Jacob Rees-Mogg lambasts vaccine passports plan as Tory split grows

Commons leader says asking people “to show their papers” is “not a British way to behave” in clear swipe at Boris Johnson

Commons leader Jacob Rees Mogg

Routine use of vaccine passports is “not a British way to behave”, senior Tory Jacob Rees-Mogghas warned in a fresh sign of a split at the top of Government.

Cabinet ministers lined up last week to praise firms planning to demand that staff are double-vaccinated before they can return to workplaces.

But the plan risks further dividing the Conservatives as they grapple with how to persuade more people to get jabbed against coronavirus.

Backbench Tories are furious about using vaccine passports to go to work and are threatening a rebellion.

The Lib Dems have demanded a recall of Parliament to debate Covid status certificates and Labourvowed to oppose their use for everyday situations.

Commons Leader Mr Rees-Mogg said the Government must consider the need to preserve “ancient freedoms”, as well as curbing the spread of Covid-19.

“We don’t want to get into a society where routinely people are expected to show their papers,” he said.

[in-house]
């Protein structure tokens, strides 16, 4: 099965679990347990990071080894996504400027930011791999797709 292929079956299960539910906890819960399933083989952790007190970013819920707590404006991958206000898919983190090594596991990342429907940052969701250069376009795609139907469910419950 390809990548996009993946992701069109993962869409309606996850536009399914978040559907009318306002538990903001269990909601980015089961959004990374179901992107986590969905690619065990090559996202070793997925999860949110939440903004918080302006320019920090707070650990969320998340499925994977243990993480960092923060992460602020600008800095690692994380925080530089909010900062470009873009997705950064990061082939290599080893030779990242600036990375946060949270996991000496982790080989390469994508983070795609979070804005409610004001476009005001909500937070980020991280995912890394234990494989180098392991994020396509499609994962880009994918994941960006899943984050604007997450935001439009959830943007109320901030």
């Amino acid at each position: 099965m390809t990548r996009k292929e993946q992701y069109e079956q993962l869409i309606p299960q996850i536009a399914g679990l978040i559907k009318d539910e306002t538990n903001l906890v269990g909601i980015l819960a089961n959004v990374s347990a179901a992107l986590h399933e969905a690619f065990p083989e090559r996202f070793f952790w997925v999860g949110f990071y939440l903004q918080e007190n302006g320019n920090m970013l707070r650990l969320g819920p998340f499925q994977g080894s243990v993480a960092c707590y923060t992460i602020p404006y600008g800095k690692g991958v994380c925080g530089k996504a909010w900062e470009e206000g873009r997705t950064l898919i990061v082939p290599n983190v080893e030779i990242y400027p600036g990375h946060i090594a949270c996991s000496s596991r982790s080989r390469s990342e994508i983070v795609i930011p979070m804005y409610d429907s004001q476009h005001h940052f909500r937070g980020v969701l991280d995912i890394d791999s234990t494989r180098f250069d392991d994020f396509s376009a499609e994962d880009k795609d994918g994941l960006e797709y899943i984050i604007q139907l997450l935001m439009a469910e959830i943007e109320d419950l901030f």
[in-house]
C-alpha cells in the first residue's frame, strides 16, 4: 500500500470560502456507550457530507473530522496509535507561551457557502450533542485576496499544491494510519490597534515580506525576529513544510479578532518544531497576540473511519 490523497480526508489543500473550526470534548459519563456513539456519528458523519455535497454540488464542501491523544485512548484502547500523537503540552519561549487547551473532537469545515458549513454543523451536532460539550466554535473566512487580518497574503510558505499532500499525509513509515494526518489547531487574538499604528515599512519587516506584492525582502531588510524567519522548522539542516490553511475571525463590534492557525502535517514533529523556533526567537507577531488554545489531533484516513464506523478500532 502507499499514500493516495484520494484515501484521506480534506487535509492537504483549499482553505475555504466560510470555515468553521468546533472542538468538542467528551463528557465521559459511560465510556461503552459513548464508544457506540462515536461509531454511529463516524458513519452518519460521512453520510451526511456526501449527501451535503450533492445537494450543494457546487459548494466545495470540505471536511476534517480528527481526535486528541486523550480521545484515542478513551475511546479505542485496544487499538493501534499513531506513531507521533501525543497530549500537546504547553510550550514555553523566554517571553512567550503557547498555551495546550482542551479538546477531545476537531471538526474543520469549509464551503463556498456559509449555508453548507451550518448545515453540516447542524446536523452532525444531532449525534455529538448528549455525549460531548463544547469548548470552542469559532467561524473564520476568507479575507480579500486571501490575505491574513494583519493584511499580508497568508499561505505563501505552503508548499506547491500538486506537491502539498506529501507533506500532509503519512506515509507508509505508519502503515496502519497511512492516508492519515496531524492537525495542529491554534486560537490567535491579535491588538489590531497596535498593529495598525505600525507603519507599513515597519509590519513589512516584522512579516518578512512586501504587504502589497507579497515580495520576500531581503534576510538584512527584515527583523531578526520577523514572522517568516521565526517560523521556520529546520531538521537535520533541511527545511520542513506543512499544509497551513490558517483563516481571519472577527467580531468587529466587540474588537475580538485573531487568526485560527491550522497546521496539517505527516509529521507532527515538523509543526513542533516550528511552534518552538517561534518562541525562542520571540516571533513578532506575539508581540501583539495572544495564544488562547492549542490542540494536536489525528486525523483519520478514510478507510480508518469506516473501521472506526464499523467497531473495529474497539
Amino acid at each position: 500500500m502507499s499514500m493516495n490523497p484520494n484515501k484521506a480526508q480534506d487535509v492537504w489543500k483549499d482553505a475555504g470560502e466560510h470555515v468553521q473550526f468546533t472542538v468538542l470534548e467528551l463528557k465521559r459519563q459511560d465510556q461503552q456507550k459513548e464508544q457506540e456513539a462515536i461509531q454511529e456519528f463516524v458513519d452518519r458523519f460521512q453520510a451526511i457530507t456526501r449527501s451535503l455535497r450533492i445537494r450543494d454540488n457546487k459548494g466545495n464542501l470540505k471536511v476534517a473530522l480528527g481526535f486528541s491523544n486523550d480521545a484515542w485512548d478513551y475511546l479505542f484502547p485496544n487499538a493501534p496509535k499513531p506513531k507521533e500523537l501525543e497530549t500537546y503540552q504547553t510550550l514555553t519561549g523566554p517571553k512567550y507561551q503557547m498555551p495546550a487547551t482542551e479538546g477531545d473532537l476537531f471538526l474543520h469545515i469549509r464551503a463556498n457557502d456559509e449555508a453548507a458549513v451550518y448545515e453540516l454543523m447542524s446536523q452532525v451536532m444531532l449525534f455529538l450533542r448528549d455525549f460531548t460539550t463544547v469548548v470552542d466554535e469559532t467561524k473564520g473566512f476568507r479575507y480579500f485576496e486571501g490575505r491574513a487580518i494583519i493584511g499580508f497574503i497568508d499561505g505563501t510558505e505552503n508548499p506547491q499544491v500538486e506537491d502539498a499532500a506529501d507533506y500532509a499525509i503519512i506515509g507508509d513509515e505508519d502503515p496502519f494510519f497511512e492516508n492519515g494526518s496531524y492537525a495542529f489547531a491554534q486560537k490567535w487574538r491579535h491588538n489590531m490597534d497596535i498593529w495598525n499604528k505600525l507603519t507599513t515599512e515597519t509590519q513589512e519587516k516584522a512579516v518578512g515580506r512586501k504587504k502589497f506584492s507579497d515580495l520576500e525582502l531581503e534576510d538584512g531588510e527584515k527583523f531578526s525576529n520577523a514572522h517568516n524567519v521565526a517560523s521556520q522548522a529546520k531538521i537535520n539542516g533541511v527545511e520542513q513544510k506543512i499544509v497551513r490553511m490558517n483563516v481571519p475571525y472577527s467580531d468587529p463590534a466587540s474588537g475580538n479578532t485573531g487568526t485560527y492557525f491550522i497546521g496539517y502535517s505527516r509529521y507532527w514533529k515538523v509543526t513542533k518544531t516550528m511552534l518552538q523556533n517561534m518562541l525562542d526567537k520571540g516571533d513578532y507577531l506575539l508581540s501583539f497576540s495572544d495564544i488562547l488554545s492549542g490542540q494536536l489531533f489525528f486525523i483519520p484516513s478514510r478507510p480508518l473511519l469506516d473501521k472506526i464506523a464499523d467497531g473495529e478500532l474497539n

“That is not a British way to behave.”

Figures show 88.6% of adults have had a first jab and 72.7% a second dose.

Booster shots are due to be rolled out from the first week of September, with pharmacies tipped to play a key role in vaccinating.

St Andrews University professor of psychology Stephen Reicher, who sits on the Scientific Pandemic Insights group on Behaviour (SPI-B), urged young people to get jabbed.

He said: “There’s some evidence that the young people are beginning to say, ‘Well, why should I get vaccinated if it doesn’t really matter, if infection doesn’t matter, why should I do things to avoid infection?’

“I think the messaging is really critical from government as well – it needs to be consistent, it needs to be clear, and it needs to be about not only the fact that the pandemic is still there and it’s necessary to do something, but this is a matter not only of personal responsibility, but a social responsibility of doing things for others, doing things for the community so the community as a whole can reopen safely.

“I think the messaging, as well as the practical support, are key things that the Government needs to be involved in.”


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